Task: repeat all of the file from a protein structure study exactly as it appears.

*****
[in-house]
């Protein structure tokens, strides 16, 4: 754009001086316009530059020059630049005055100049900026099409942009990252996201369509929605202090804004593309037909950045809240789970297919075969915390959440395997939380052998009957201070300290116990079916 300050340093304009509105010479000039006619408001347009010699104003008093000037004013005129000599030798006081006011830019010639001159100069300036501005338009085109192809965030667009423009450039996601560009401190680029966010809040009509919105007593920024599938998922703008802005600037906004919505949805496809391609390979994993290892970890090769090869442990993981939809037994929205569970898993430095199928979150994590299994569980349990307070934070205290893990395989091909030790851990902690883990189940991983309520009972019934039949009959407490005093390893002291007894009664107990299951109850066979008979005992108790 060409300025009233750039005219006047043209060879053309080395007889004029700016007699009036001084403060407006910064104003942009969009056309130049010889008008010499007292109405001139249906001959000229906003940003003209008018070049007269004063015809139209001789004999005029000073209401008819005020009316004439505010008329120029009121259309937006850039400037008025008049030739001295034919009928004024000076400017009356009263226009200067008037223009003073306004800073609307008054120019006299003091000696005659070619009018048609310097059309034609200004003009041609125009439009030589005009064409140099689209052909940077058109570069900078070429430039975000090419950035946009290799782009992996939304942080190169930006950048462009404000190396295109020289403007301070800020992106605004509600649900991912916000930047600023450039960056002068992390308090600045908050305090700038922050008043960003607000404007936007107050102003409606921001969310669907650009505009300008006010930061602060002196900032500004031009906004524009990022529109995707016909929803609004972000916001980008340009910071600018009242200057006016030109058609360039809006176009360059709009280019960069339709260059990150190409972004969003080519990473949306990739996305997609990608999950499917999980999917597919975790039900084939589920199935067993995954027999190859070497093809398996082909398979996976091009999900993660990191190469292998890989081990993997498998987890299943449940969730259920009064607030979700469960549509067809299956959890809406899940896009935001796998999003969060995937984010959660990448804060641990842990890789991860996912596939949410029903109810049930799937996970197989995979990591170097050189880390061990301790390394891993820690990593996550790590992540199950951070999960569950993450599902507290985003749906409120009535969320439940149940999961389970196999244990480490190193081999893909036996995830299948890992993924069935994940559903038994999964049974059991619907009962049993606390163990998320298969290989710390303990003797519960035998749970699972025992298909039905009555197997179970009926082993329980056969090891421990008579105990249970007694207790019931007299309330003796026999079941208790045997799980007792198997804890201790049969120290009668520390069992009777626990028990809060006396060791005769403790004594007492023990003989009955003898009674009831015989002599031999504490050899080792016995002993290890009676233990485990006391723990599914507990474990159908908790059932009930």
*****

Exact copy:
[in-house]
């Protein structure tokens, strides 16, 4: 754009001086316009530059020059630049005055100049900026099409942009990252996201369509929605202090804004593309037909950045809240789970297919075969915390959440395997939380052998009957201070300290116990079916 300050340093304009509105010479000039006619408001347009010699104003008093000037004013005129000599030798006081006011830019010639001159100069300036501005338009085109192809965030667009423009450039996601560009401190680029966010809040009509919105007593920024599938998922703008802005600037906004919505949805496809391609390979994993290892970890090769090869442990993981939809037994929205569970898993430095199928979150994590299994569980349990307070934070205290893990395989091909030790851990902690883990189940991983309520009972019934039949009959407490005093390893002291007894009664107990299951109850066979008979005992108790 060409300025009233750039005219006047043209060879053309080395007889004029700016007699009036001084403060407006910064104003942009969009056309130049010889008008010499007292109405001139249906001959000229906003940003003209008018070049007269004063015809139209001789004999005029000073209401008819005020009316004439505010008329120029009121259309937006850039400037008025008049030739001295034919009928004024000076400017009356009263226009200067008037223009003073306004800073609307008054120019006299003091000696005659070619009018048609310097059309034609200004003009041609125009439009030589005009064409140099689209052909940077058109570069900078070429430039975000090419950035946009290799782009992996939304942080190169930006950048462009404000190396295109020289403007301070800020992106605004509600649900991912916000930047600023450039960056002068992390308090600045908050305090700038922050008043960003607000404007936007107050102003409606921001969310669907650009505009300008006010930061602060002196900032500004031009906004524009990022529109995707016909929803609004972000916001980008340009910071600018009242200057006016030109058609360039809006176009360059709009280019960069339709260059990150190409972004969003080519990473949306990739996305997609990608999950499917999980999917597919975790039900084939589920199935067993995954027999190859070497093809398996082909398979996976091009999900993660990191190469292998890989081990993997498998987890299943449940969730259920009064607030979700469960549509067809299956959890809406899940896009935001796998999003969060995937984010959660990448804060641990842990890789991860996912596939949410029903109810049930799937996970197989995979990591170097050189880390061990301790390394891993820690990593996550790590992540199950951070999960569950993450599902507290985003749906409120009535969320439940149940999961389970196999244990480490190193081999893909036996995830299948890992993924069935994940559903038994999964049974059991619907009962049993606390163990998320298969290989710390303990003797519960035998749970699972025992298909039905009555197997179970009926082993329980056969090891421990008579105990249970007694207790019931007299309330003796026999079941208790045997799980007792198997804890201790049969120290009668520390069992009777626990028990809060006396060791005769403790004594007492023990003989009955003898009674009831015989002599031999504490050899080792016995002993290890009676233990485990006391723990599914507990474990159908908790059932009930």